Thursday, August 5, 2010

When Haying Collides with Other Plans

I finally took the plunge earlier in the year and signed up for a big art/craft show. It's this weekend. Signing up to be a vendor at a show is a bit of a leap of faith. You have faith that those who look over the applications will like your items enough to allow you to be a vendor. (It's called the jurying process--some shows are juried, some are not.)

You have faith that you'll have a display figured out by then, and enough items to fill a booth. Abundance sells at shows--having 2 or 3 of 100 different items does not go as well as having 100 each of 2 or 3 items.

You have faith that the weather's going to be good. So far, for this weekend, it looks good. Of course the saying around here is: "If you don't like the weather in Michigan, just wait 15 minutes."

You have faith that nothing will conflict with the date. Often, decisions about shows are made months in advance. Things come up. With many things an answer like, "Nope. Can't do it. I'm busy that weekend," will suffice.

But when the stars align and the hay is mature and the weatherman says there are 3-4 dry days in a row in the 7 day forecast, it's time to cut. That's what happened yesterday afternoon. It's going to be gorgeous hay.

And it's going to be ready to bale this Saturday--the day of the show.

I have a love/hate relationship with hay. I understand that we need to put up at least 3,000 square bales of good quality hay each summer, so that our sheep will have enough to eat all winter. But haying is hard work, and it always seems to come at an inconvenient time. And, if the truth is told, I don't like having to drop everything to hay. It's a source of contention in our marriage, mostly due to my bad attitude. In the interest of full disclosure, The Farmer is not completely without fault in this conflict. But if I told you about his part in the situation, I would be husband-bashing. And that's not what this post is about.

This post is about showing you that farming is hard work and not as idyllic as some imagine. This post is about letting folks know that there is truth in the saying, "Make hay while the sun shines." This post is to let someone who is stuck in an office cubicle know that his dreams of being his own boss come with a down side. No, there's nobody telling you what time to show up for work in farming. You can put off a distasteful task until tomorrow, if you'd like to. But there's the rub. If you can't motivate yourself, your sheep will not have hay. If your sheep don't have hay (or have poor quality hay), you'll have to buy hay from someone else. You'll have to spend money previously designated to make a farm payment or buy groceries or fix a broken tractor or re-roof your house.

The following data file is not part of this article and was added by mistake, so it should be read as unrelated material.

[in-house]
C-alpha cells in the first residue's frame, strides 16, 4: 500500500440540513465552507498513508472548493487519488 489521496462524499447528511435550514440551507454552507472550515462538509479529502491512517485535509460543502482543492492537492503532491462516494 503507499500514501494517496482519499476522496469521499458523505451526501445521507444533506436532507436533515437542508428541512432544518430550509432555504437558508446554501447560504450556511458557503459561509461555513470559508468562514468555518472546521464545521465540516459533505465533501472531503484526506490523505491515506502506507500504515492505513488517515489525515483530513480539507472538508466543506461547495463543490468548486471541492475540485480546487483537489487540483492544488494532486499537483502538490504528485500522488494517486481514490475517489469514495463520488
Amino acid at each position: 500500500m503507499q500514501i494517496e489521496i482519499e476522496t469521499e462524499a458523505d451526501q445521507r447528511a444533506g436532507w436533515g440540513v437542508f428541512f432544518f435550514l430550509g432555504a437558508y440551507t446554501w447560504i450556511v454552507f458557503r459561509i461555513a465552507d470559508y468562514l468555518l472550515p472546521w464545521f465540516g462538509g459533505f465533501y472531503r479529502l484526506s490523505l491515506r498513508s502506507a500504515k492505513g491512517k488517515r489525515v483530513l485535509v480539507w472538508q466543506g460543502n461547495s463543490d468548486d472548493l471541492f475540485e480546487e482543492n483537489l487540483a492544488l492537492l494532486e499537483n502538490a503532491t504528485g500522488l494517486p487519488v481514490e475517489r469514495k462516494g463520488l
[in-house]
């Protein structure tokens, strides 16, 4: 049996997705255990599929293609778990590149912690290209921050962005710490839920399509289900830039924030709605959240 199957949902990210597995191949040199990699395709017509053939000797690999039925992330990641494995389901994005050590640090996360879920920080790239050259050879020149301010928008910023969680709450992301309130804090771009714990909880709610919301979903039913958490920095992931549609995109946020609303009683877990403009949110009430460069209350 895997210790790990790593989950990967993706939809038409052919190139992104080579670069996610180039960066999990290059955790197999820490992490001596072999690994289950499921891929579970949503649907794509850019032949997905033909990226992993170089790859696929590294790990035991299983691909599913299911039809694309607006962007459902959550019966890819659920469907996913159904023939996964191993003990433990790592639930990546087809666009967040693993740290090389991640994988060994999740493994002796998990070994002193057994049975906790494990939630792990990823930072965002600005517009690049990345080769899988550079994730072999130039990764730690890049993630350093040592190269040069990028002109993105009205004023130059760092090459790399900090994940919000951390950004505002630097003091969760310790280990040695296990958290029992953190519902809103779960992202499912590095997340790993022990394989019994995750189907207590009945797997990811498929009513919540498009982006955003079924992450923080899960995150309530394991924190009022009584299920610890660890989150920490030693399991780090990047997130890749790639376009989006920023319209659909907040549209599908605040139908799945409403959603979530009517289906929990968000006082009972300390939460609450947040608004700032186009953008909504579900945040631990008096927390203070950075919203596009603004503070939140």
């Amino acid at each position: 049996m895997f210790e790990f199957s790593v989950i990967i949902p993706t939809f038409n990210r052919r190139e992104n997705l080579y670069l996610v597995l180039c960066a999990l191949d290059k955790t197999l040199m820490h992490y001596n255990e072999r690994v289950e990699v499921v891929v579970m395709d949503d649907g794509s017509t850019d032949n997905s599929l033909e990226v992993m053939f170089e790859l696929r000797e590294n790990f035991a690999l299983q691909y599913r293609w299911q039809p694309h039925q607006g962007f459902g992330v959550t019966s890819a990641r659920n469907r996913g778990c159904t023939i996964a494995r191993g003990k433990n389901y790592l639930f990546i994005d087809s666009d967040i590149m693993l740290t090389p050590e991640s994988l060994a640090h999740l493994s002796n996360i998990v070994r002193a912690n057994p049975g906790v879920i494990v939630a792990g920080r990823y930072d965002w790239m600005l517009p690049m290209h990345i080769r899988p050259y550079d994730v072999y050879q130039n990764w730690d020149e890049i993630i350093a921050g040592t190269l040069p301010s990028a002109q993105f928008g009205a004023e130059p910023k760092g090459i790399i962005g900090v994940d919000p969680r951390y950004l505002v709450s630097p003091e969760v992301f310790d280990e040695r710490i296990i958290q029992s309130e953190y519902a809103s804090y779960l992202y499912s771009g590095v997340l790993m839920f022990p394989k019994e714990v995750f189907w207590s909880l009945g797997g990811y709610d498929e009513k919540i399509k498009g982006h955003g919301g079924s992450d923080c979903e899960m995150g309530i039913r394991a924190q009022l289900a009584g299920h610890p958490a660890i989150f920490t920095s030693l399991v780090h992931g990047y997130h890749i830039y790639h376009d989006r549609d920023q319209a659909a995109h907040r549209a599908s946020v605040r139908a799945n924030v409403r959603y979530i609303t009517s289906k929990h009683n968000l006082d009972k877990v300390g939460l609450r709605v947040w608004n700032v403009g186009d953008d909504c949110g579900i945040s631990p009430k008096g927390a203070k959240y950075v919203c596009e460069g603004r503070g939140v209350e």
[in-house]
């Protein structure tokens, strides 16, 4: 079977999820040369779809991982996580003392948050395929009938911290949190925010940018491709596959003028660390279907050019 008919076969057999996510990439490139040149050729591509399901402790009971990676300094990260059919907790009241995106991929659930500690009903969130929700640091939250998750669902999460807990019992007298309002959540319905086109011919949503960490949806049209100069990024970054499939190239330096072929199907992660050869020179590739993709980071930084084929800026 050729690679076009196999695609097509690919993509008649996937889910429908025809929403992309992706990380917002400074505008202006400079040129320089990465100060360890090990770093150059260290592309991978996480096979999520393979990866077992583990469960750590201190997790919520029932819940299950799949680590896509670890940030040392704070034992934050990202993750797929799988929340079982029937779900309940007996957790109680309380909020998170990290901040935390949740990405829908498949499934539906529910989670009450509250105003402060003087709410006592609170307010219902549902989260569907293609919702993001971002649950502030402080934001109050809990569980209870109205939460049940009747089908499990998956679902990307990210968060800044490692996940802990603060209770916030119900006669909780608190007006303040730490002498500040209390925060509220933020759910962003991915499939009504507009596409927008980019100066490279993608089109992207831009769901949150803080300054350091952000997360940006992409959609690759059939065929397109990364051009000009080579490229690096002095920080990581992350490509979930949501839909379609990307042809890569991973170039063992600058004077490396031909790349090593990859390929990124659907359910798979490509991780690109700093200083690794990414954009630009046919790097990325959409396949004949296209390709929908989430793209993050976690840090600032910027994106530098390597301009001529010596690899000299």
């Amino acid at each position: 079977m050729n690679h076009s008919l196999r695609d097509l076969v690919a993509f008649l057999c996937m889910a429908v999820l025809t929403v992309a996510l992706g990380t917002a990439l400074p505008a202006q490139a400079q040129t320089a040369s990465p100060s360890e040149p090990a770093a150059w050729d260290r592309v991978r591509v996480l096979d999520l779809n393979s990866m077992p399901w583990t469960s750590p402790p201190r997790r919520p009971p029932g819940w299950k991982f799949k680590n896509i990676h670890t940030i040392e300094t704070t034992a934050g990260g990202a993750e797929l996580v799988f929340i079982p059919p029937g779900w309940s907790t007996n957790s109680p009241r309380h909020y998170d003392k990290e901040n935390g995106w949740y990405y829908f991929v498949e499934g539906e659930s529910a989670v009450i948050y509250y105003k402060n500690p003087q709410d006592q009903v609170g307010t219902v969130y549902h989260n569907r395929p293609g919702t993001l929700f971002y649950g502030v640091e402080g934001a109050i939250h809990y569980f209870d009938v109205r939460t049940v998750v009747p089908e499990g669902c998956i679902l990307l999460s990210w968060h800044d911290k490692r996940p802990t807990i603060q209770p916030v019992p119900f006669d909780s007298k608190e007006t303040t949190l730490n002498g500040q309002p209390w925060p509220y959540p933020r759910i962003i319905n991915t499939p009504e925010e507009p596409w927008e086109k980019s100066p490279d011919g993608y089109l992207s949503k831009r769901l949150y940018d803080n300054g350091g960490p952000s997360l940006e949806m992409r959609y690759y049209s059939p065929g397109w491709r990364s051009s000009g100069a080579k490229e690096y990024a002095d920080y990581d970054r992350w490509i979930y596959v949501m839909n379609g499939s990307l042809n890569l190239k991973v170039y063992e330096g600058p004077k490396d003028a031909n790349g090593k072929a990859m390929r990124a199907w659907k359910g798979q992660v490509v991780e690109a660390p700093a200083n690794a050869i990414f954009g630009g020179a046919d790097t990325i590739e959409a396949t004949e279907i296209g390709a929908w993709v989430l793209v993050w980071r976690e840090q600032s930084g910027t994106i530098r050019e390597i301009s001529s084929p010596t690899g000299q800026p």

This past June, we had rain every 3 or 4 days. During peak first-cutting hay harvest time, we could. not. hay. We watched it grow longer and more coarse and could do nothing. I was enjoying the reprieve for a while, until reality set in. No hay = no feed for the sheep.

Finally, just at the very end of June and the beginning of July, we had a week without rain. The Farmer cut hay every morning, and starting on Wednesday evening of that week, we started baling. I've forgotten (or repressed) just how many acres we baled. But I do remember the number: 2,943 bales in 4 days of work. Towards the end of the week, I begged The Farmer to hire someone to round bale the Saturday batch. Round bales do not need to be picked up by hand. Even with our leather work gloves, those of us with soft hands were sprouting blisters. We finished up on Monday or Tuesday of the next week, and figured out how much hay we had put up in the barn. Not counting the Saturday round bales and the small bales that we had sold off the wagon on Monday and Tuesday, we put up 66 tons of hay in under a week.

I'm still not over it.

And as for this Saturday's scheduling conflict? The plan is to do the show. The Farmer wants to help and demo his sock knitting machine the first part of the day. He will leave early from the show (transportation issues still to be worked out) and head home to rake and/or bale. Baling will begin in the late afternoon. I will pack up at the show, which ends at 5:00 p.m., and head home (see above, about transportation issues). I will join the crew when I get home.

After all, it's important to make hay while the sun shines.


  1. Great post, Lona! You have a gift for writing. It's always fun for this "city girl" to see inside life on a farm.

  2. I hope the transportation logistics work out, and that you have a very successful show. Also, I love the way you write. . . .

  3. With a hay field right next door, I sympathize.

    Heck, this summer my yard has been the hay field - the rain makes it grow and grow and by the time I get a dry break long enough to cut it, it's so long and lush it takes me twice as long as most summers.

  4. I can so relate. My farmer cut the hay just as my 4 had either dance camp or VBS. It was a long rough week.

  5. All done! We had a lovely day at the art show, and baled about 800 bales. Thank goodness for wonderful help from family!

    Bed's callin'...


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